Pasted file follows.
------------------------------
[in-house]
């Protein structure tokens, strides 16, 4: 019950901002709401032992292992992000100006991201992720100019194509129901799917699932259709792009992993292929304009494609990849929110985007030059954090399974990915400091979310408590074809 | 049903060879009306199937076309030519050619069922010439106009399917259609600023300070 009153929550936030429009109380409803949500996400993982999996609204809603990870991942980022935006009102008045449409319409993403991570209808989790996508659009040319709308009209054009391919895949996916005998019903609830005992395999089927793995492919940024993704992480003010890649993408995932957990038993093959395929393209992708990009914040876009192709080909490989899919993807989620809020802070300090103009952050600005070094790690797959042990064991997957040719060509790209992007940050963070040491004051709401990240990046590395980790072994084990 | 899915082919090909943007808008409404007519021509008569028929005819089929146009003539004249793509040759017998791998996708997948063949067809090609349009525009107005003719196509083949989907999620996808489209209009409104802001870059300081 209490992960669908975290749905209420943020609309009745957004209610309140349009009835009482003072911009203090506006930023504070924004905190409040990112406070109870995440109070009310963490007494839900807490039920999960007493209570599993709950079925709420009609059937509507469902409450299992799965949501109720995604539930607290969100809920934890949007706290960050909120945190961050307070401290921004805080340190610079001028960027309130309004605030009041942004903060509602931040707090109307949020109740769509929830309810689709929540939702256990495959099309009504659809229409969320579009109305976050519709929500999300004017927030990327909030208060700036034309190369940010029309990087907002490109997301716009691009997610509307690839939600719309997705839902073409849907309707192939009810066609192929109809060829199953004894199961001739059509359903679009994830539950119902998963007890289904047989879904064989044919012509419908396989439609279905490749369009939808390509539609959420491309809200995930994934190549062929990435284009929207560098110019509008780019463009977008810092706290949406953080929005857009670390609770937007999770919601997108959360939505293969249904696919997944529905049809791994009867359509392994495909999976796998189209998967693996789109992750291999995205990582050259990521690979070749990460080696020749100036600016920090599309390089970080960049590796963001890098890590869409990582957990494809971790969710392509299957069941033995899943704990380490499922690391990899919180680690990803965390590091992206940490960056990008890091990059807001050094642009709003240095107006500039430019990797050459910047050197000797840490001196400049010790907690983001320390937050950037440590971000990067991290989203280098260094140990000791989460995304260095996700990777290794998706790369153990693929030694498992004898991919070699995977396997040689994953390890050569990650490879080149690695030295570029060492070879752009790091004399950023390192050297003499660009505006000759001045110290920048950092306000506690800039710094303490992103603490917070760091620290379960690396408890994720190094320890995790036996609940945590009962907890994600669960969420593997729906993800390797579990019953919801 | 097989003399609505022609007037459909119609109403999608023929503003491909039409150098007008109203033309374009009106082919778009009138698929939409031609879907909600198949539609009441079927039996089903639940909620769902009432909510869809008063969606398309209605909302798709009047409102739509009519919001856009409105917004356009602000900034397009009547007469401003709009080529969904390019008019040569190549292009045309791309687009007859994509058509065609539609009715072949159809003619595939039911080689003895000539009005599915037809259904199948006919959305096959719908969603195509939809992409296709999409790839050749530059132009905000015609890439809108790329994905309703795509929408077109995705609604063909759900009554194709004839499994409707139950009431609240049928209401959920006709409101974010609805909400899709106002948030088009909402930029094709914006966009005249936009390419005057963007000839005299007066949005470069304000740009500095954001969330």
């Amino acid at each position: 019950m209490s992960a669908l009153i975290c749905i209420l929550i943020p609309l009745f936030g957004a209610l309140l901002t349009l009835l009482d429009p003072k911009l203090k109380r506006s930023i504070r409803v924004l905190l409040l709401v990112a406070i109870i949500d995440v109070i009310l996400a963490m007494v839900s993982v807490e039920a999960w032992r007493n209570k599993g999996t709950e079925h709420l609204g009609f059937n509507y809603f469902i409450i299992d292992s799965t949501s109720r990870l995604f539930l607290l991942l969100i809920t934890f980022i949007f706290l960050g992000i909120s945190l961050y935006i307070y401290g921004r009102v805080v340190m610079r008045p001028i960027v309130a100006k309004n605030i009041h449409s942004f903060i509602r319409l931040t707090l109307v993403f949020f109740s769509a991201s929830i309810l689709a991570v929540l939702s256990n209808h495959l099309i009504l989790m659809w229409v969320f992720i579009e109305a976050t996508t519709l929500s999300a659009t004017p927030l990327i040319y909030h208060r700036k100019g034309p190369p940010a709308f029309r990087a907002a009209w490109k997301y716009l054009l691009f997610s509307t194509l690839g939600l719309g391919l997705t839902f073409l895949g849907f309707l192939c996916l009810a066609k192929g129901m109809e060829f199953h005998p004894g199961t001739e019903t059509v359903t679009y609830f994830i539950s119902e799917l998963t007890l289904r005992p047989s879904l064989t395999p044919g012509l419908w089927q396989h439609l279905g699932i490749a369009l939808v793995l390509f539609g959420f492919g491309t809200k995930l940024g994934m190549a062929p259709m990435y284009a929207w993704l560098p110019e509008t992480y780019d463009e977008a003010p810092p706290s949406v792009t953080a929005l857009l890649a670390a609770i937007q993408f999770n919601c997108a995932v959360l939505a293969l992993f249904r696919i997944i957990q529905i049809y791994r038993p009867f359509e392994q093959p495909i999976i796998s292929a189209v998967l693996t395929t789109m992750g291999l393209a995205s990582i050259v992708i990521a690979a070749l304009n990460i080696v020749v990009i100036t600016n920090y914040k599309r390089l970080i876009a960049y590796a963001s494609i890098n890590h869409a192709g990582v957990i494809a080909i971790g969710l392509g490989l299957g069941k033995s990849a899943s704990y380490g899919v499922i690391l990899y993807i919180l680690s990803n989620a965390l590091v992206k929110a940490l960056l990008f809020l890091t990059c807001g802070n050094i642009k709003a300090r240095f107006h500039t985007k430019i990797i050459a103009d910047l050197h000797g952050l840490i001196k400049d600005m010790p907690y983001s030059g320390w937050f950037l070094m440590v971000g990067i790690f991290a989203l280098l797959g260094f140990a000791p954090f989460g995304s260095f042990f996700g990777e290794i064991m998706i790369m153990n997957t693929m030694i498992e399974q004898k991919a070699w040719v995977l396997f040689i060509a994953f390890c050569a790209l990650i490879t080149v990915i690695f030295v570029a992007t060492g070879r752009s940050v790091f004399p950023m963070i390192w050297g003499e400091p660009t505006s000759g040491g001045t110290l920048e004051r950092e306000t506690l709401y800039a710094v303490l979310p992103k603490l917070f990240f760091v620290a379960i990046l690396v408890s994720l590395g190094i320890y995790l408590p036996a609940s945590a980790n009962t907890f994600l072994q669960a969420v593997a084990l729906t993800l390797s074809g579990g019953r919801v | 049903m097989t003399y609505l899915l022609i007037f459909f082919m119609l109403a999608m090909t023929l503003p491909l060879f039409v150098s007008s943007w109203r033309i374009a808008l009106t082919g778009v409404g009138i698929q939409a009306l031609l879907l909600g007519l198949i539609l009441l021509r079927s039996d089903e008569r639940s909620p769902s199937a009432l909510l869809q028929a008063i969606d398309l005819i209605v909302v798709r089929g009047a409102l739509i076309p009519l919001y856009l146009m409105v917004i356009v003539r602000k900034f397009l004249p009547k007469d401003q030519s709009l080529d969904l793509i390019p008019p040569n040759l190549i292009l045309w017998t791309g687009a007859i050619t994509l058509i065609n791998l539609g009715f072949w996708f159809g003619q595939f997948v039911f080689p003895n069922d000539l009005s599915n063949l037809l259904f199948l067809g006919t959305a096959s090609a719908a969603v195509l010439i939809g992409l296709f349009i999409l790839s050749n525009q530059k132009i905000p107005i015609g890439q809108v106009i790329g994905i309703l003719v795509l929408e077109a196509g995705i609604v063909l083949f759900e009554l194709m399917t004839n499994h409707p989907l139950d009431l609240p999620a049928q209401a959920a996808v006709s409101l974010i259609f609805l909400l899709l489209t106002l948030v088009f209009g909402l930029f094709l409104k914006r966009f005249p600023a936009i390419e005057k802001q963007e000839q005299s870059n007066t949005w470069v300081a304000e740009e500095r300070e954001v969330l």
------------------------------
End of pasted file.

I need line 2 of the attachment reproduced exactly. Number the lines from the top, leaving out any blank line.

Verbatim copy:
């Protein structure tokens, strides 16, 4: 019950901002709401032992292992992000100006991201992720100019194509129901799917699932259709792009992993292929304009494609990849929110985007030059954090399974990915400091979310408590074809 | 049903060879009306199937076309030519050619069922010439106009399917259609600023300070 009153929550936030429009109380409803949500996400993982999996609204809603990870991942980022935006009102008045449409319409993403991570209808989790996508659009040319709308009209054009391919895949996916005998019903609830005992395999089927793995492919940024993704992480003010890649993408995932957990038993093959395929393209992708990009914040876009192709080909490989899919993807989620809020802070300090103009952050600005070094790690797959042990064991997957040719060509790209992007940050963070040491004051709401990240990046590395980790072994084990 | 899915082919090909943007808008409404007519021509008569028929005819089929146009003539004249793509040759017998791998996708997948063949067809090609349009525009107005003719196509083949989907999620996808489209209009409104802001870059300081 209490992960669908975290749905209420943020609309009745957004209610309140349009009835009482003072911009203090506006930023504070924004905190409040990112406070109870995440109070009310963490007494839900807490039920999960007493209570599993709950079925709420009609059937509507469902409450299992799965949501109720995604539930607290969100809920934890949007706290960050909120945190961050307070401290921004805080340190610079001028960027309130309004605030009041942004903060509602931040707090109307949020109740769509929830309810689709929540939702256990495959099309009504659809229409969320579009109305976050519709929500999300004017927030990327909030208060700036034309190369940010029309990087907002490109997301716009691009997610509307690839939600719309997705839902073409849907309707192939009810066609192929109809060829199953004894199961001739059509359903679009994830539950119902998963007890289904047989879904064989044919012509419908396989439609279905490749369009939808390509539609959420491309809200995930994934190549062929990435284009929207560098110019509008780019463009977008810092706290949406953080929005857009670390609770937007999770919601997108959360939505293969249904696919997944529905049809791994009867359509392994495909999976796998189209998967693996789109992750291999995205990582050259990521690979070749990460080696020749100036600016920090599309390089970080960049590796963001890098890590869409990582957990494809971790969710392509299957069941033995899943704990380490499922690391990899919180680690990803965390590091992206940490960056990008890091990059807001050094642009709003240095107006500039430019990797050459910047050197000797840490001196400049010790907690983001320390937050950037440590971000990067991290989203280098260094140990000791989460995304260095996700990777290794998706790369153990693929030694498992004898991919070699995977396997040689994953390890050569990650490879080149690695030295570029060492070879752009790091004399950023390192050297003499660009505006000759001045110290920048950092306000506690800039710094303490992103603490917070760091620290379960690396408890994720190094320890995790036996609940945590009962907890994600669960969420593997729906993800390797579990019953919801 | 097989003399609505022609007037459909119609109403999608023929503003491909039409150098007008109203033309374009009106082919778009009138698929939409031609879907909600198949539609009441079927039996089903639940909620769902009432909510869809008063969606398309209605909302798709009047409102739509009519919001856009409105917004356009602000900034397009009547007469401003709009080529969904390019008019040569190549292009045309791309687009007859994509058509065609539609009715072949159809003619595939039911080689003895000539009005599915037809259904199948006919959305096959719908969603195509939809992409296709999409790839050749530059132009905000015609890439809108790329994905309703795509929408077109995705609604063909759900009554194709004839499994409707139950009431609240049928209401959920006709409101974010609805909400899709106002948030088009909402930029094709914006966009005249936009390419005057963007000839005299007066949005470069304000740009500095954001969330």